Following the reveal (SPOILERS ahead, by the way) that original Puppet Master villain Neil Gallagher is somehow alive and well, this installment in the series does a smart thing by not actually including any scenes with him. Knowing he’s alive and out there is the only thing that’s really needed to properly build suspense at this point, and it does. The other major reveal is that our current Puppet Master, Anthony, is somehow Gallagher’s son even though Neil should have died long before Anthony was born. There’s something very special about this kid, about his birth and what it means for the franchise at large, all of which is being kept very close to the chest. I’m sure we’ll see a light shined on some of this throughout this current arc, but I wouldn’t be surprised if much of it was kept secret moving forward.
What’s really impressing me is how each new arc builds the larger story as a whole. So far, the three completed storylines have absolutely stood on their own, but the first one reintroduced us to the puppets, the second set up the deal with Anapa, the third introduced us to Anthony, etc. Individual as they might be, there’s definitely the sense that these are pieces coming together to eventually form a larger whole. As great as it is to play with the continuity of the franchise, that continuity within the book itself is definitely appreciated at this point.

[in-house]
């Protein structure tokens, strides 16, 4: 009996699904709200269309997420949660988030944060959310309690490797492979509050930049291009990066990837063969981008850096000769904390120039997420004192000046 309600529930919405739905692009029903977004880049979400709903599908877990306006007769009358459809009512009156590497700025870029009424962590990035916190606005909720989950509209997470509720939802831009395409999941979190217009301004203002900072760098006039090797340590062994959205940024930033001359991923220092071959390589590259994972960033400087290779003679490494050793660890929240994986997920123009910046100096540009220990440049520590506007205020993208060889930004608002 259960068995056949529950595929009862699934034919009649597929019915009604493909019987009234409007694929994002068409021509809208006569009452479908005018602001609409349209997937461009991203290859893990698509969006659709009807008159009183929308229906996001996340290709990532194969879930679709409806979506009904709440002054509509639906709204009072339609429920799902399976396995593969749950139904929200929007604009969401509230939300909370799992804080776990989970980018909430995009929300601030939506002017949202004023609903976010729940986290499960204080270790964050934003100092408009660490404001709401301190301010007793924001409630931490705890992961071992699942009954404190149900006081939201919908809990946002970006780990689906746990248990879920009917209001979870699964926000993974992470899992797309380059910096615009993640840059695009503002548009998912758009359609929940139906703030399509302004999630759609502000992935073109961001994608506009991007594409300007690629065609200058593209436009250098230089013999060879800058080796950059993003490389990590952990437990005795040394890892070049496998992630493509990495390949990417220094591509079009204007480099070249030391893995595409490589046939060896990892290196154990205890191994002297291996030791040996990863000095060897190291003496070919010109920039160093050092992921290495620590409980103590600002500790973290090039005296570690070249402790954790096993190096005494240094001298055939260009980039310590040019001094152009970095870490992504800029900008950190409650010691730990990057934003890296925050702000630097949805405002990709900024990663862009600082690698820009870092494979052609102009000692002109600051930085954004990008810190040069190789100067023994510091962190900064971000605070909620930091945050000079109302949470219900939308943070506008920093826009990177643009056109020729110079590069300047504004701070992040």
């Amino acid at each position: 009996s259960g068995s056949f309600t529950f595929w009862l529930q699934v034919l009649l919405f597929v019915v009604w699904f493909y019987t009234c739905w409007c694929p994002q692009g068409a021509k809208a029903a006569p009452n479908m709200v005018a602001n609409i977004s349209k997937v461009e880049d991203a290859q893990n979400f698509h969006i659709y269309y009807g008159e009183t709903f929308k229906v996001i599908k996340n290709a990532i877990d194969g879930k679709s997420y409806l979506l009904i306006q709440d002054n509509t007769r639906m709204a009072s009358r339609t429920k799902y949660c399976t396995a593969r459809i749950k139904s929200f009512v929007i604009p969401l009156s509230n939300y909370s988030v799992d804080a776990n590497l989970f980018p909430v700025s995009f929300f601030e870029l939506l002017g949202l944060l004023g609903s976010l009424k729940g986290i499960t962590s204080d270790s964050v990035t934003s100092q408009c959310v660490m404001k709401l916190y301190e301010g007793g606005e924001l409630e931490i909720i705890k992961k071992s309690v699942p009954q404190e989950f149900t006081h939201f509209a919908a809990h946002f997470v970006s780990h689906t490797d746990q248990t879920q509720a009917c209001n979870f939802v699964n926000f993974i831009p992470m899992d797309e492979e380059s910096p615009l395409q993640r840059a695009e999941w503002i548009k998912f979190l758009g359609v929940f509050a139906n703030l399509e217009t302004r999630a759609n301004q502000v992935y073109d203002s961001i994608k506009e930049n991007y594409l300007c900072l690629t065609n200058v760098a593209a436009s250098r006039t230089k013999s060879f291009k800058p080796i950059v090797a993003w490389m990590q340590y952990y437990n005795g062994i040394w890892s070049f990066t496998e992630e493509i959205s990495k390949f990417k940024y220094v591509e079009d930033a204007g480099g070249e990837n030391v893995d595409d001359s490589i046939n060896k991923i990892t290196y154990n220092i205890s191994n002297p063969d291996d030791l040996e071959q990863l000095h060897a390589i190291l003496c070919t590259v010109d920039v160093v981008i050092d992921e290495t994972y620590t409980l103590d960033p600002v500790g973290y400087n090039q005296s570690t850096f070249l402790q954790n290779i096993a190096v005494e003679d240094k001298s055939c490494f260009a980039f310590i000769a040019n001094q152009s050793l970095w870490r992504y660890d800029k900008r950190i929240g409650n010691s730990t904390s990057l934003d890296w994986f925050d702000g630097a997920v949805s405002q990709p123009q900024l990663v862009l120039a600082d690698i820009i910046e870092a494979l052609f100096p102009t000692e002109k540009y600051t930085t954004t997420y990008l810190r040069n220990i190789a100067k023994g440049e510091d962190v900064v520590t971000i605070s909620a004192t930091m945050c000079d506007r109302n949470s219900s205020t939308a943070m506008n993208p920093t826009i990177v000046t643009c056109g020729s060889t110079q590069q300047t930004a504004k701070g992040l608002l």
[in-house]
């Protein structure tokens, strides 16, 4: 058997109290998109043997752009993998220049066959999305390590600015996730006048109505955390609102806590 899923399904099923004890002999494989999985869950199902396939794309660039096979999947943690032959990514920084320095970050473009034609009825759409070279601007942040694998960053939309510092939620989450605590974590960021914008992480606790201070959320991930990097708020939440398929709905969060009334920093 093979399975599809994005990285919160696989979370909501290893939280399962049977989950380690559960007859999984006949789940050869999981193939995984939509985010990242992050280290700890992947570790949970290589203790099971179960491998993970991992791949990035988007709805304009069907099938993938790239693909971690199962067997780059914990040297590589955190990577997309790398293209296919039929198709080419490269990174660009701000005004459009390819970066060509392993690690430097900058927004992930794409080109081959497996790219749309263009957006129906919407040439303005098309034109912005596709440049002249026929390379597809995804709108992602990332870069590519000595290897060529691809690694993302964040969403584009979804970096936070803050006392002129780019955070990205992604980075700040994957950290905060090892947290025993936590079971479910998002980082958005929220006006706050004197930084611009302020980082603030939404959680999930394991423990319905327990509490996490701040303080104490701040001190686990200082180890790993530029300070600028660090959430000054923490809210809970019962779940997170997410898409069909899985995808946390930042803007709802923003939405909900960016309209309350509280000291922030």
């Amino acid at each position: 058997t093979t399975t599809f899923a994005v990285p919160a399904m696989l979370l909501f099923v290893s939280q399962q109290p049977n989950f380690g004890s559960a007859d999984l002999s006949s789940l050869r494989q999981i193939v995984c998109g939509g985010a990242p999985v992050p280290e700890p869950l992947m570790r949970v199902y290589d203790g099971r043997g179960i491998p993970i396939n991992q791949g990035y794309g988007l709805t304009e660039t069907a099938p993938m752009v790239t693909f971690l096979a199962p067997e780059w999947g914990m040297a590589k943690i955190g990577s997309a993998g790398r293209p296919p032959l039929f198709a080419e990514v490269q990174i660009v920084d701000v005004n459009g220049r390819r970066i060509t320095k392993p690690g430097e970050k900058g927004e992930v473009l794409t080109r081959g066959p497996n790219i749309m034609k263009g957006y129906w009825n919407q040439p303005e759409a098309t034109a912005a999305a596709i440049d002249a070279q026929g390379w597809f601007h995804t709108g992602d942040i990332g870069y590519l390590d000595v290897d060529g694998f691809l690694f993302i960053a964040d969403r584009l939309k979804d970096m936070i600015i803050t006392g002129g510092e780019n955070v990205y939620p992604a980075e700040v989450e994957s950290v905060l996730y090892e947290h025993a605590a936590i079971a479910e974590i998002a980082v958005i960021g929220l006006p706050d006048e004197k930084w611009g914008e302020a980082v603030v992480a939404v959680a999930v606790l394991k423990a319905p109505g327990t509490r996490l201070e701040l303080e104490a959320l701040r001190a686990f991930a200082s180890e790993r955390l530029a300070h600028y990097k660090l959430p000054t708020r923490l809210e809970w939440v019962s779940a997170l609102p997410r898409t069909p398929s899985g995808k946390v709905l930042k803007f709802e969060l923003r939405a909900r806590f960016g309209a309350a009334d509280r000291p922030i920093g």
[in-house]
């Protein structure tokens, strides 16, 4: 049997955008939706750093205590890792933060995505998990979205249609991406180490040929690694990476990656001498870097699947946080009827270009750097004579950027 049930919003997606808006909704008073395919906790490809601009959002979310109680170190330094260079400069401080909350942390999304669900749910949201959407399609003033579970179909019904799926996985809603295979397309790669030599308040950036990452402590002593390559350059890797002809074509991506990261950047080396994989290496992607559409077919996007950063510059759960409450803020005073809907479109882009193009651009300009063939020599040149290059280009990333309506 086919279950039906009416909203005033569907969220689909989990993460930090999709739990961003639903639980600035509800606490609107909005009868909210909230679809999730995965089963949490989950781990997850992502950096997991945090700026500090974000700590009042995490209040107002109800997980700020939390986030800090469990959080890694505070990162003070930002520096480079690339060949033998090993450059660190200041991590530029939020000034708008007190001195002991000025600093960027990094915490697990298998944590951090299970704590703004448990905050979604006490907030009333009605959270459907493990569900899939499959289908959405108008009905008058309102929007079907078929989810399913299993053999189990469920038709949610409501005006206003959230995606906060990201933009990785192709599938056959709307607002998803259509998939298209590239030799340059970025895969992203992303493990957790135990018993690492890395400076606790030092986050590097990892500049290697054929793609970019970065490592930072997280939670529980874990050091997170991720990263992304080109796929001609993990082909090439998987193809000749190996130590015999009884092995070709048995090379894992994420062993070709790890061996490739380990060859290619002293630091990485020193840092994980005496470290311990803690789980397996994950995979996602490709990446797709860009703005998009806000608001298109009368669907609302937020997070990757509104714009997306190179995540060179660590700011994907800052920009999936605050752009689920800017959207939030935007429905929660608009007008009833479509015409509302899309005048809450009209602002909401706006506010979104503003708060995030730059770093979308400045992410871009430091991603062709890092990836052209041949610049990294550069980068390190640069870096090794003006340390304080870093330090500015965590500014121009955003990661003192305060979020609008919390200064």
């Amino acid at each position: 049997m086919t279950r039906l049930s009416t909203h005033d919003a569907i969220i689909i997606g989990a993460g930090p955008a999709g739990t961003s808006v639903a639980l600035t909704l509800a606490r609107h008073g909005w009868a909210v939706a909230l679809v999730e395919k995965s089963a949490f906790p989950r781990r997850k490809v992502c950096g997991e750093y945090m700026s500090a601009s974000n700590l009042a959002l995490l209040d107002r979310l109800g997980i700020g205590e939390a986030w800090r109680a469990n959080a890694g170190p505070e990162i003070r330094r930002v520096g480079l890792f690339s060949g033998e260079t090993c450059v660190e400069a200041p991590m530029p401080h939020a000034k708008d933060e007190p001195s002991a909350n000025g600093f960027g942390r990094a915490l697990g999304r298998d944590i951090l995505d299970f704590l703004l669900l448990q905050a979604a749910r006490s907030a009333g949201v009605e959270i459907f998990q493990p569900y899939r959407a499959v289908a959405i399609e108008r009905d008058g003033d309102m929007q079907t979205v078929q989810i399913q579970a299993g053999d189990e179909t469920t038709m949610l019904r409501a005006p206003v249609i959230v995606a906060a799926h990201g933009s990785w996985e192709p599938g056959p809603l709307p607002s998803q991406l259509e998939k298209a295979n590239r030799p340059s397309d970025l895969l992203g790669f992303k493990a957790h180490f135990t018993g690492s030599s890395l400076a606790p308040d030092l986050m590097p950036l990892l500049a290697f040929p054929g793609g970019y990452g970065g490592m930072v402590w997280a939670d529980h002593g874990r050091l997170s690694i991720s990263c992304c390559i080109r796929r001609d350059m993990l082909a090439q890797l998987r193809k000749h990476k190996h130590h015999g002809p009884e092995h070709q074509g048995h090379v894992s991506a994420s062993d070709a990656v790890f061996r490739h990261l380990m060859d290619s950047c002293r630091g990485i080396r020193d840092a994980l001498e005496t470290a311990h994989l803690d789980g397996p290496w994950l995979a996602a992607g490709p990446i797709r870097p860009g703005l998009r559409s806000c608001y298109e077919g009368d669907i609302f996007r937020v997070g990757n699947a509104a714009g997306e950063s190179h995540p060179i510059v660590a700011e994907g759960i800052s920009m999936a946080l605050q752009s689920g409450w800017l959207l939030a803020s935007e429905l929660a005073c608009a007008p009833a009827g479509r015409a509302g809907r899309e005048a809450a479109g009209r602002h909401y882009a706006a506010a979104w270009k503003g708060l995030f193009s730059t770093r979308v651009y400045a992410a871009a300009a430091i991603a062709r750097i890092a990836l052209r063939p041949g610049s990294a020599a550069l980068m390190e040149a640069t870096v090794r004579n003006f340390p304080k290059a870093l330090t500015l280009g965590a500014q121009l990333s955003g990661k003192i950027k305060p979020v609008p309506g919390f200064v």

While a lot of this issue is exposition heavy, it’s necessary to explain and reintroduce who Neil Gallagher is. Not every person reading this has seen the original Puppet Master, and they might not have gotten any of those details from his appearance in the Halloween issue. I, personally, am very excited to see how this new arc shapes up. It’s great that Gabborin has seemingly realized the potential of Gallagher as a central antagonist, because I always was impressed by how sinister that character was in the original film.
I genuinely felt bad for the character here. Doing good doesn’t come as naturally to Torch as it does to the other puppets, he has to work harder at it because he was a very troubled and angry youth—and still is, as we saw in “Rebirth.” But he’s trying. He still saved the others when it came time to do it, he’s the one who bartered for their freedom. So to see him being tricked into burning down a building full of people is definitely a bit of a gut punch. A lot of that is due to the art, as well. The slight ways Torch seems to emote and the single shot of him hanging his head as the library is burning, both of these things are great and help to cement all of that character work.
This issue does exactly what it needs to in terms of setting up a new story. There’s exposition, but it doesn’t spell everything out for us. Instead, it promises a larger mysery while still managing to give us the usual puppet carnage at the same time. That’s a difficult balance to maintain, but one the comic has handled well from the very beginning.
WICKED RATING: 7.5/10